John Darwin then followed the basic procedure outlined in the The Day of the Jackal, and having come across the details of one John Jones, who had been born in Sunderland in 1950 and died a few months later, and simply assumed his identity. A 'John Jones' duly appeared on the electoral register at Flat 4, No 1 The Cliff, whilst Darwin obtained a passport in the name John Jones which he used to fly to Gibraltar to inspect a 60ft yacht two years ago. as John Jones that he appeared in Panama. According to Anne Darwin, her husband had planned the "whole disappearance thing", but had eventually become "sick of being dead" and increasingly desperate to see his sons again. He then cooked up what she referred to as the "harebrained" scheme to return from the dead by flying home and claiming amnesia. According to his wife "I didn't think he would get away with it but he had had enough of being dead."

In any event early that evening on the 8th December 2007 John Darwin was charged with obtaining a money transfer by deception and making an untrue statement to obtain a passport.

Not everyone was entirely convinced by the explanations provided by Anne Darwin. The Sunday Telegraph spoke to a Detective Inspector Andy Greenwood, from Cleveland Police's Major Incident Team, who told them that as far as Anne Darwin was concerned; "We can't take what she is saying at face value and we are treating it with the caution it deserves." While the Sunday Mirror traced down John's "appalled father" Ronald Darwin, who informed them that; "She's been lying since the start. She's still lying now. She has been in on it since the beginning. John wouldn't be capable of doing this on his own." The Northern Echo also came up with a 'police source' to provide a different version of events. Apparently John Darwin was now claiming that he could now remember taking his canoe out to sea, although the next few months were a blank, before "coming to" and making his way back to his home in Seaton Carew. It was then that Darwin discovered that his wife had already cashed in his life insurance policy, which they couldn't afford repay, so they came up with a plan for him to disappear for good. It was also suggested that since moving to Panama, Anne Darwin had found another man, and so decided to split from her husband. Since John Darwin was legally dead, all 'his' assets were in her name, and thus the only way he could recover any share of the money was to bring himself back to life, so to speak.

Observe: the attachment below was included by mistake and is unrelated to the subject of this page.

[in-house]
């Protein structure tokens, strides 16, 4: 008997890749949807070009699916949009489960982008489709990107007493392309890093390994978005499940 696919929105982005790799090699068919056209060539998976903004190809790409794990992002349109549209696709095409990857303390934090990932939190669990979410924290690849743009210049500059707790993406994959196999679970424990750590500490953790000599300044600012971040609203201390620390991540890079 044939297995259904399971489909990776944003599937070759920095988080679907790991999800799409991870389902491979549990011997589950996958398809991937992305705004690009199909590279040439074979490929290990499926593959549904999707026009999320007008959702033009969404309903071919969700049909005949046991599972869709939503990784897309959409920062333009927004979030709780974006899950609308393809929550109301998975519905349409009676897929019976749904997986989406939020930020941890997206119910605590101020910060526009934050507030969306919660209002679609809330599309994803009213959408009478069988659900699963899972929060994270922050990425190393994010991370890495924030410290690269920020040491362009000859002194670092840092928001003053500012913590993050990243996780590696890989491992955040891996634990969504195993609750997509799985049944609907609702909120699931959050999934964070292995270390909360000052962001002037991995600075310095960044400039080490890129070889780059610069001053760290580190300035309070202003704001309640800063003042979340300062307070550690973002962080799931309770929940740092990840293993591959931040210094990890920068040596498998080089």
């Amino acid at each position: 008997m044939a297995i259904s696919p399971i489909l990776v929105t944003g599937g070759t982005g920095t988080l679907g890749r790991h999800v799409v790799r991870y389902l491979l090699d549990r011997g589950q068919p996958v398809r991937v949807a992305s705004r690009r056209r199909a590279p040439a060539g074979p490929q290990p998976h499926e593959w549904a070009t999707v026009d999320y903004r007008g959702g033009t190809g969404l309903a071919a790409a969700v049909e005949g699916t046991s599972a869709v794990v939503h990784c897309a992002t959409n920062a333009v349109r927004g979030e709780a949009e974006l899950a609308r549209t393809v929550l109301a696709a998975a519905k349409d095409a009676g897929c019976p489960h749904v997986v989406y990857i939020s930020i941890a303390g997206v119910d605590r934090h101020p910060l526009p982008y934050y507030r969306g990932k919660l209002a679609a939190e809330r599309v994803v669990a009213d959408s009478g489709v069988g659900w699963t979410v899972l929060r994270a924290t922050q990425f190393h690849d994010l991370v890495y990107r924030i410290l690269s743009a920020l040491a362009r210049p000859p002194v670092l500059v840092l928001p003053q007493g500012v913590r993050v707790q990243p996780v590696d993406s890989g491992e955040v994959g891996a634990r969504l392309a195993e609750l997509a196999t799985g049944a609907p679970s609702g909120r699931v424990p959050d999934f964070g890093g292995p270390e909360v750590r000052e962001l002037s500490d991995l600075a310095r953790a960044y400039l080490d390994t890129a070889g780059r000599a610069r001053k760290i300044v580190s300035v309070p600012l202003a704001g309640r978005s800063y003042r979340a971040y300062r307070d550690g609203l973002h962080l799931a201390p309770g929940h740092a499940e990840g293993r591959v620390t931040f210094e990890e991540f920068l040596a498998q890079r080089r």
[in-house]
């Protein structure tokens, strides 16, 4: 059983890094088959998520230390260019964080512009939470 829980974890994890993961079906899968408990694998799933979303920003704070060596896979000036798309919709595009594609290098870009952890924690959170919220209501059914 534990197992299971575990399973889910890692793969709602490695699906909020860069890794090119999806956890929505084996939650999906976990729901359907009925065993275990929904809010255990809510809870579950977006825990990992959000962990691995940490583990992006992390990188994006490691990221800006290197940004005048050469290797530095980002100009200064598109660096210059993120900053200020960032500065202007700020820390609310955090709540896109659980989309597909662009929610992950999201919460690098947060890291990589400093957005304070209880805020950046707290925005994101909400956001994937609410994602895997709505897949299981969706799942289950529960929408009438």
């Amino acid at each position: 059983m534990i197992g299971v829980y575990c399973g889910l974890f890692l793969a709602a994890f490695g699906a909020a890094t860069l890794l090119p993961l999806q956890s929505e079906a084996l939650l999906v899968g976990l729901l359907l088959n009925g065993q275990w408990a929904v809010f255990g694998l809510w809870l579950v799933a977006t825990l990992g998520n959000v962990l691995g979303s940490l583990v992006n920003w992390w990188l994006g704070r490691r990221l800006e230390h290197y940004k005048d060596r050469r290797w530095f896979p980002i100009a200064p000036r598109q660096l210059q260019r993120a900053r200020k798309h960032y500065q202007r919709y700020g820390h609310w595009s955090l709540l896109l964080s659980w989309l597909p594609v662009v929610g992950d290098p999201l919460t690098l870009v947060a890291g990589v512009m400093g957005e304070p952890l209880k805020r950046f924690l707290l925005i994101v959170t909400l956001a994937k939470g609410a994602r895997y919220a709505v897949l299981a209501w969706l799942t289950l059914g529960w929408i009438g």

As far as the money was concerned, although the Darwins were hardly multi-millionaires, there was a fair bit of money involved. Both the Darwin's two houses in Seaton Carew were sold for £455,000, and there was the proceeds of the life insurance policy (believed to be around £100,000) together with the death in service benefit received from the Prison Service amounting to a lump sum of £60,000 and a pension of £8,000 a year. According to the Mail on Sunday the Darwins had recently formed their own company, Jaguar Properties Corporation which had used this money to acquire a penthouse apartment in Panama City together with 194 hectares of land on the shores of Lake Gatun, some fifty miles from Panama City, where the Darwins planned to open an eco-tourist resort offering kayak trips. It also appeared that both of the Darwin's sons were shareholders in Jaguar Properties, but although both were aware of their shareholding, they were apparently unaware of their father's involvement or indeed that he was alive.

4. The boys feel betrayed. The whole family does.

In a world exclusive on Dunday 9th December the Mail on Sunday reported that Anne Darwin had arrived at Manchester Airport at 9.25am that morning after taking an overnight flight from Atlanta, Georgia where she was arrested on arrival. (The Mail even claimed the credit for bringing her back to Britain.) On the following day, the 10th December, Anne Darwin was charged with dishonestly obtaining £25,000 by money transfer and of similarly dishonestly obtaining £137,000 by money transfer.

Both Darwins later appeared separately via video link before Hartlepool Magistrates' Court on the 14th December where they were remanded in custody and so spent Christmas in prison. They next met each other in person when they reappeared in court on the 9th January, and studiously avoided looking at each other as a further four more offences of obtaining a money transfer by deception were added to the charge sheet. The couple were again remanded in custody until the 18th January. The couple's sons Mark and Anthony were both interviewed by Cleveland Police, although there had been some suggestions that they were at least aware of the 'disappearance plot', Cleveland Police announced that the "result of these lengthy interviews was that there was nothing to suggest they are anything other than witnesses and, of course, victims in the case." The two brothers also released a statement saying they wanted no more contact with their parents.


Sourced from various reports in the British media including BBC News, The Guardian, The Times, The Daily and Sunday Telegraph, The Daily Mail and Mail on Sunday, The Independent and Independent on Sunday, The Sun, The Daily Mirror, and The Daily and Sunday Express; and including.